Alan November explains how he would use the first five days of school to lay the groundwork for a year of learning that goes far beyond the test.
Games played on mobile devices allow teachers to leverage all the information on the internet along with the lived experiences of people in real life.
These days, students can walk into a classroom and use their tablet or smartphone as the AR device to trigger to original content made on movie-making software and posted to YouTube, leading to an immediate and immersive learning experience.
We’ve talked about how augmented reality can be used as a learning tool. Now see how Google’s budding Project Glass takes us a few giant leaps into the future.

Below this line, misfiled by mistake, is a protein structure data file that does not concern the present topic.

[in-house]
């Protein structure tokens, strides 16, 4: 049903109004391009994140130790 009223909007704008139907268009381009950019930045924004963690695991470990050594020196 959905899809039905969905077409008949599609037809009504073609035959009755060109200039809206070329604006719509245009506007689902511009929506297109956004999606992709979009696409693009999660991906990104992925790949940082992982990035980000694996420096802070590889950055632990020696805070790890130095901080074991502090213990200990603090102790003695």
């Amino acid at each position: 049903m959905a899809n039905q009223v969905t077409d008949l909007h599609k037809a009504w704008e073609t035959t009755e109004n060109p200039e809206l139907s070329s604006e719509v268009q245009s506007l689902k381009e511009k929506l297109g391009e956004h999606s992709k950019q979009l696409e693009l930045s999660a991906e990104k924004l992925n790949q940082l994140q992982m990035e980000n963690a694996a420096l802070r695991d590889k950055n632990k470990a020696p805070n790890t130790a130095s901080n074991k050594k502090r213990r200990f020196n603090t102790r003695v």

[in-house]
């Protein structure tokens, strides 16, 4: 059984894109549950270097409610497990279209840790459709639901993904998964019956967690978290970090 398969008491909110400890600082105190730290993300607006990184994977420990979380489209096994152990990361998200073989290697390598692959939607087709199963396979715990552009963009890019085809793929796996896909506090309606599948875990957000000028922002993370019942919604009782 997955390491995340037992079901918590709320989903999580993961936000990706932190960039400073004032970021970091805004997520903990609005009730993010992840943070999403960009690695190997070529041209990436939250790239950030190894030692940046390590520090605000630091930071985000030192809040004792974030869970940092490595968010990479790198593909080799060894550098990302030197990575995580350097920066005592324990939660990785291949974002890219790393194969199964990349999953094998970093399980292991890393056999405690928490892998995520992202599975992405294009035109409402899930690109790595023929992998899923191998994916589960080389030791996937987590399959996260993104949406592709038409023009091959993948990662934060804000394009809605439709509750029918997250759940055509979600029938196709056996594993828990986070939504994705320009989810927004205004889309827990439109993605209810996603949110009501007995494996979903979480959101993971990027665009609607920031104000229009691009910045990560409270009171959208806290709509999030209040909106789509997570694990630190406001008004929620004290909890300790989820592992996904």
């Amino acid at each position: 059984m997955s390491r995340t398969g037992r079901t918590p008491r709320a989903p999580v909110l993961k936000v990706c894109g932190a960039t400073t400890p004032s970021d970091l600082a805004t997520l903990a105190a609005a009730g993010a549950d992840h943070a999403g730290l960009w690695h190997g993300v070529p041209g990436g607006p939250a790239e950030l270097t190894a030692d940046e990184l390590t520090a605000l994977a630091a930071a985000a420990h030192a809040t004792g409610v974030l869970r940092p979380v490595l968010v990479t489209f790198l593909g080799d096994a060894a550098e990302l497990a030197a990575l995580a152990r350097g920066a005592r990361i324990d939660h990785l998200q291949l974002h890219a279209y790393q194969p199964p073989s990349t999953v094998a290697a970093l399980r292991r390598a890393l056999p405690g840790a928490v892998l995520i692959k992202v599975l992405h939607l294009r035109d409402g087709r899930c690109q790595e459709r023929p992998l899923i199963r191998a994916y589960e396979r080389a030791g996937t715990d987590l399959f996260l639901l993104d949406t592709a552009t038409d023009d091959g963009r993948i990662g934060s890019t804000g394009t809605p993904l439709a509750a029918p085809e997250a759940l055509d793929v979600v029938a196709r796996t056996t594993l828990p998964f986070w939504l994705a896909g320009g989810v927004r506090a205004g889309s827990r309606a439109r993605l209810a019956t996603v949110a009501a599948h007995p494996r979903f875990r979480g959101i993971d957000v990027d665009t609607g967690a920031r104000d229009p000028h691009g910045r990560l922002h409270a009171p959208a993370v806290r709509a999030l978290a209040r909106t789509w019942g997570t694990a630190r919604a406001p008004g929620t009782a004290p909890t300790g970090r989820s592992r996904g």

A new augmented reality platform is connecting students to their community and putting them in the driver’s seat of their learning experience.
It has truly begun to blur — the line between science fiction movies and what we can actually do on our cell phones. In this short video on The Parent Show, PBS Kids resident expert Jeremy Roberts explains how augmented reality games can teach complex ideas like gravity and fiction. How can this technology be […]
The next generation of learners will have access to an astounding array of tools — including augmented reality games. What’s the purpose of this high-tech approach? To use “the world as the hook to get students interested in learning,” says Kurt Squire, the associate education professor at University of Wisconsin-Madison, in an article by Heather […]